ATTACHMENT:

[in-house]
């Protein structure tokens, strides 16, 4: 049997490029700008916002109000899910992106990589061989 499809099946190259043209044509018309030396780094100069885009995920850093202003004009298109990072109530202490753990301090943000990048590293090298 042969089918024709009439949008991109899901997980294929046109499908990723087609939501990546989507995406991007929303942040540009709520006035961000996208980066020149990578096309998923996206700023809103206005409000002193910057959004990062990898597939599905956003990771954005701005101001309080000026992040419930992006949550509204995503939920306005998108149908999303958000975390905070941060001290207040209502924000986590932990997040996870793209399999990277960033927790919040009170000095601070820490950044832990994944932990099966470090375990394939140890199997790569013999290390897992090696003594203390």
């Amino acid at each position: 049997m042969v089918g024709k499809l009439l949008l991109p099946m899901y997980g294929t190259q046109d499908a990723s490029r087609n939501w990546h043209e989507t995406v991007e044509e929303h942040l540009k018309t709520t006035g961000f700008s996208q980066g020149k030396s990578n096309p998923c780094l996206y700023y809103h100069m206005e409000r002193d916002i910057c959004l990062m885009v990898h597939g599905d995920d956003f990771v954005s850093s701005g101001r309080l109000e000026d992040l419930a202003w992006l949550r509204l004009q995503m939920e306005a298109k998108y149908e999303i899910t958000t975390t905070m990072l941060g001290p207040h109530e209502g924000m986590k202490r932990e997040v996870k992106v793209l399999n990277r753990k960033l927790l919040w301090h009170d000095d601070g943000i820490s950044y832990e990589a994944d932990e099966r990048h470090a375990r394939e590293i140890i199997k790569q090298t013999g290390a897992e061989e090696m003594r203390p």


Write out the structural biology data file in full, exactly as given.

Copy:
[in-house]
């Protein structure tokens, strides 16, 4: 049997490029700008916002109000899910992106990589061989 499809099946190259043209044509018309030396780094100069885009995920850093202003004009298109990072109530202490753990301090943000990048590293090298 042969089918024709009439949008991109899901997980294929046109499908990723087609939501990546989507995406991007929303942040540009709520006035961000996208980066020149990578096309998923996206700023809103206005409000002193910057959004990062990898597939599905956003990771954005701005101001309080000026992040419930992006949550509204995503939920306005998108149908999303958000975390905070941060001290207040209502924000986590932990997040996870793209399999990277960033927790919040009170000095601070820490950044832990994944932990099966470090375990394939140890199997790569013999290390897992090696003594203390």
């Amino acid at each position: 049997m042969v089918g024709k499809l009439l949008l991109p099946m899901y997980g294929t190259q046109d499908a990723s490029r087609n939501w990546h043209e989507t995406v991007e044509e929303h942040l540009k018309t709520t006035g961000f700008s996208q980066g020149k030396s990578n096309p998923c780094l996206y700023y809103h100069m206005e409000r002193d916002i910057c959004l990062m885009v990898h597939g599905d995920d956003f990771v954005s850093s701005g101001r309080l109000e000026d992040l419930a202003w992006l949550r509204l004009q995503m939920e306005a298109k998108y149908e999303i899910t958000t975390t905070m990072l941060g001290p207040h109530e209502g924000m986590k202490r932990e997040v996870k992106v793209l399999n990277r753990k960033l927790l919040w301090h009170d000095d601070g943000i820490s950044y832990e990589a994944d932990e099966r990048h470090a375990r394939e590293i140890i199997k790569q090298t013999g290390a897992e061989e090696m003594r203390p």